Peru: Society and Nationhood in the Andes

Peru: Society and Nationhood in the Andes

Peru: Society and Nationhood in the Andes

Peru: Society and Nationhood in the Andes

Synopsis

Peru is a country with a remarkable history---in the earliest times, the Incas managed to found a major civilization here, despite the region's environment, which is one of the harshest in the world. The Spanish colonial rule which followed the conquest exploited basic mineral resources in the area without bringing either stability or wealth to the existing population, and unfortunately, economic depression and civil war have frequently left their pockmarks on Peruvian history ever since. In this book, Klaren explores the country's long history, with particular emphasis on social and economic issues, from pre-Incan times to 1995. Organized chronologically, the text also discusses the major themes of Peru's past, focusing not only on prominent figures, but on the daily lives of ordinary people as well.

Excerpt

Peru, a country of 25 million people (1997) occupying a half-million square miles of territory on the west coast of South America, is a country with a rich, if painful and torturous history. As the cradle of South America's most advanced native American civilizations, it has a unique heritage among the nations of the southern continent. Unlike the countries of the Southern Cone (Argentina or Chile) or, for that matter, North America (Canada and the United States), Peru encompasses a past that reaches back over 10,000 years in one of the most harsh and inhospitable, if spectacular, environments in the world—the high Andes of South America. A series of sophisticated preColumbian civilizations sprang up along the lush coastal river valleys and in the fertile, highland intermontane valleys and plateaus of the high Andes to the east. The culmination of Andean civilization was the construction by the Incas, in little more than a hundred years, of an empire that spanned a third of the South American continent and achieved a level of general material well-being and cultural sophistication that rivaled and, indeed, surpassed many of the great empires in world history.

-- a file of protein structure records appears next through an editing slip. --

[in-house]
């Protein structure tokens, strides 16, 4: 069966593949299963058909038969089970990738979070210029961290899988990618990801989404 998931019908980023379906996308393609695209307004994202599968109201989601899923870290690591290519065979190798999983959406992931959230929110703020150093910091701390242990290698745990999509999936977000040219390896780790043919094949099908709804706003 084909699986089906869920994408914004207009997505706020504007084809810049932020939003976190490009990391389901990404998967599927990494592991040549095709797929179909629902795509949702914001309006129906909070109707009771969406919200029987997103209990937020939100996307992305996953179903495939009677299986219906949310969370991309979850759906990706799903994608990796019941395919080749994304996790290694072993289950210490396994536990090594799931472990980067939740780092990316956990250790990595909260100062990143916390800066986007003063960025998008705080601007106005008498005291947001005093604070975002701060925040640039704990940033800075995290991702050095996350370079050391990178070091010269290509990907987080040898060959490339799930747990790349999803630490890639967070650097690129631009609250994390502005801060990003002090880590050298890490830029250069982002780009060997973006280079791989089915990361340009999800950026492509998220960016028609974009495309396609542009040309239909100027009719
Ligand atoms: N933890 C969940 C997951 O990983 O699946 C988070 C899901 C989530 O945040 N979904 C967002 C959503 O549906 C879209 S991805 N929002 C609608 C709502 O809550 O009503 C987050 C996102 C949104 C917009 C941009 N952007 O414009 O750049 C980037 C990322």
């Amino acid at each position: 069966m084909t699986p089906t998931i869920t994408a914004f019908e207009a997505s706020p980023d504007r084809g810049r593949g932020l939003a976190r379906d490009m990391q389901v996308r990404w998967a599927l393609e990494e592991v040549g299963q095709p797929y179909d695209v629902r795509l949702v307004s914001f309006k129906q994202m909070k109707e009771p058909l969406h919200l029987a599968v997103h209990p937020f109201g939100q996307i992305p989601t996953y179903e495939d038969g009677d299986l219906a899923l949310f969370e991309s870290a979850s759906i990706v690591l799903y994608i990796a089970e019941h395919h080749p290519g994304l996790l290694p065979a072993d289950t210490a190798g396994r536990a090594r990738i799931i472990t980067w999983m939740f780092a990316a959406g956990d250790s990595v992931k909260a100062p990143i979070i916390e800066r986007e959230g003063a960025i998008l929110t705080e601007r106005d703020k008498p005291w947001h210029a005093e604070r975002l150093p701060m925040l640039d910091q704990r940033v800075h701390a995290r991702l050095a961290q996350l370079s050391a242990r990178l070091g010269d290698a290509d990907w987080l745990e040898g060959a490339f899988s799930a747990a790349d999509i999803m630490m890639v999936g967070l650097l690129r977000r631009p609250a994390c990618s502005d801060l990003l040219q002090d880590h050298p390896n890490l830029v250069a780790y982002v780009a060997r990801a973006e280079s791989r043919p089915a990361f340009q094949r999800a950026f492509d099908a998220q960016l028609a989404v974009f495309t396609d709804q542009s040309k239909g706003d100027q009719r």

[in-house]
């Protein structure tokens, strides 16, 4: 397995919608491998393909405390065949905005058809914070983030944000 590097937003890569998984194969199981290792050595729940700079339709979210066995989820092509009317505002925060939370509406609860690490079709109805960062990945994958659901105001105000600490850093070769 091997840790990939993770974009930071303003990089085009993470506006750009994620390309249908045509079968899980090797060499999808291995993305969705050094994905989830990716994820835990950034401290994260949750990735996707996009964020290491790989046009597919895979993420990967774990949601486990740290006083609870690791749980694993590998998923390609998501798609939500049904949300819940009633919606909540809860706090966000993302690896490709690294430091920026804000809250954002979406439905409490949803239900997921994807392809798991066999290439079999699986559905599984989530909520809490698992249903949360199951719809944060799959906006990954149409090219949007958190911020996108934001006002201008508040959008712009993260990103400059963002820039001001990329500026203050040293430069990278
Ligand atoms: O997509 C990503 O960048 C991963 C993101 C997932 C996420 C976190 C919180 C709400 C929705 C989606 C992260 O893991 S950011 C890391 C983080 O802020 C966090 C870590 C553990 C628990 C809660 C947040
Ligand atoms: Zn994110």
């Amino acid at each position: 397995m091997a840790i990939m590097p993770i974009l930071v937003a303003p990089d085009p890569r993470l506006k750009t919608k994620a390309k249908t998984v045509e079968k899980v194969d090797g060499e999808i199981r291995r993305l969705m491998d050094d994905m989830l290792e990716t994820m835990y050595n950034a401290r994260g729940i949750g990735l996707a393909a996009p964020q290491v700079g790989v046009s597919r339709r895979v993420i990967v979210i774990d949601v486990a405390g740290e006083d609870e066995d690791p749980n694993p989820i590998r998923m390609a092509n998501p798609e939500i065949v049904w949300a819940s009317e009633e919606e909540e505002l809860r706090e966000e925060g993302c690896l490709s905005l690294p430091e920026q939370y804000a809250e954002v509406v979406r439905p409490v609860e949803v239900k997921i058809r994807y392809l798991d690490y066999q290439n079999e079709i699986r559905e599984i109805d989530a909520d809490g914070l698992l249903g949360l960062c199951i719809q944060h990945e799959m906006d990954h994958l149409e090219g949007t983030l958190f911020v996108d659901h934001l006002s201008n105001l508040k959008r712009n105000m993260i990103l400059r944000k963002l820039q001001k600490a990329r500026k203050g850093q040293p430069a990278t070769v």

Paradoxically, Peruvian history is also unique in other, less glorious ways. The Andean peoples engaged the invading Spaniards in 1532 in one of the first clashes between Western and non-Western civilizations in history. The ensuing Spanish conquest and colonization rent the rich fabric of Andean society and created the enormous gulf between the victors and vanquished that continued to reverberate through the centuries. The country, like its geography, became divided economically, socially, and politically between a “semifeudalized,” largely native American, highland and a more modernized, capitalistic, urbanized, and mestizo coast. At the apex of its social structure, a small, wealthy white elite came to dominate the vast majority of Andeans, whom they systematically excluded from their narrow, Europeanized conception of the nation. The upshot was a chronic inability of the modern state to overcome the legacies of colonialism and underdevelopment that has effectively inhibited the integration and consolidation of the Peruvian nation to this day.

Writing the history of Peru has posed numerous obstacles and problems. Westerners have typically viewed this former land of the Incas from the vantage point of distance and deep cultural differences that Edward Said called “orientalism.” That is, they have perceived Peru as a country not only shrouded in mystery and the exotic, a mirror of their own dreams and de-

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